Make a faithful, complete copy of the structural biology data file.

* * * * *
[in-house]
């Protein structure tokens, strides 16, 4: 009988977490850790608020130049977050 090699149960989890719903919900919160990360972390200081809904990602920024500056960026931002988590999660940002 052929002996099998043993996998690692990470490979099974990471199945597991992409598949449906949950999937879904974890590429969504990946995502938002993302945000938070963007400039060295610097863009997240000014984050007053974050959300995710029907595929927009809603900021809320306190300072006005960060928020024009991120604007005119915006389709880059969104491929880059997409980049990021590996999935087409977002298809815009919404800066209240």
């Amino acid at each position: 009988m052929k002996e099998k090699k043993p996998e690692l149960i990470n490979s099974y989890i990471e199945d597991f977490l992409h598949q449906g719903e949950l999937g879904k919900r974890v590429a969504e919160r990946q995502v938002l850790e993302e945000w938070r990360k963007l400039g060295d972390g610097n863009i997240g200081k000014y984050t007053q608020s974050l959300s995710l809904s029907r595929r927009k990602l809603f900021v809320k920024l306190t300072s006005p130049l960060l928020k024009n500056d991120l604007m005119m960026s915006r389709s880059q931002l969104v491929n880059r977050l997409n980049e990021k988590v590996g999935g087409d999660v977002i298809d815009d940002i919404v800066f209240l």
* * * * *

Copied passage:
[in-house]
């Protein structure tokens, strides 16, 4: 009988977490850790608020130049977050 090699149960989890719903919900919160990360972390200081809904990602920024500056960026931002988590999660940002 052929002996099998043993996998690692990470490979099974990471199945597991992409598949449906949950999937879904974890590429969504990946995502938002993302945000938070963007400039060295610097863009997240000014984050007053974050959300995710029907595929927009809603900021809320306190300072006005960060928020024009991120604007005119915006389709880059969104491929880059997409980049990021590996999935087409977002298809815009919404800066209240």
């Amino acid at each position: 009988m052929k002996e099998k090699k043993p996998e690692l149960i990470n490979s099974y989890i990471e199945d597991f977490l992409h598949q449906g719903e949950l999937g879904k919900r974890v590429a969504e919160r990946q995502v938002l850790e993302e945000w938070r990360k963007l400039g060295d972390g610097n863009i997240g200081k000014y984050t007053q608020s974050l959300s995710l809904s029907r595929r927009k990602l809603f900021v809320k920024l306190t300072s006005p130049l960060l928020k024009n500056d991120l604007m005119m960026s915006r389709s880059q931002l969104v491929n880059r977050l997409n980049e990021k988590v590996g999935g087409d999660v977002i298809d815009d940002i919404v800066f209240l």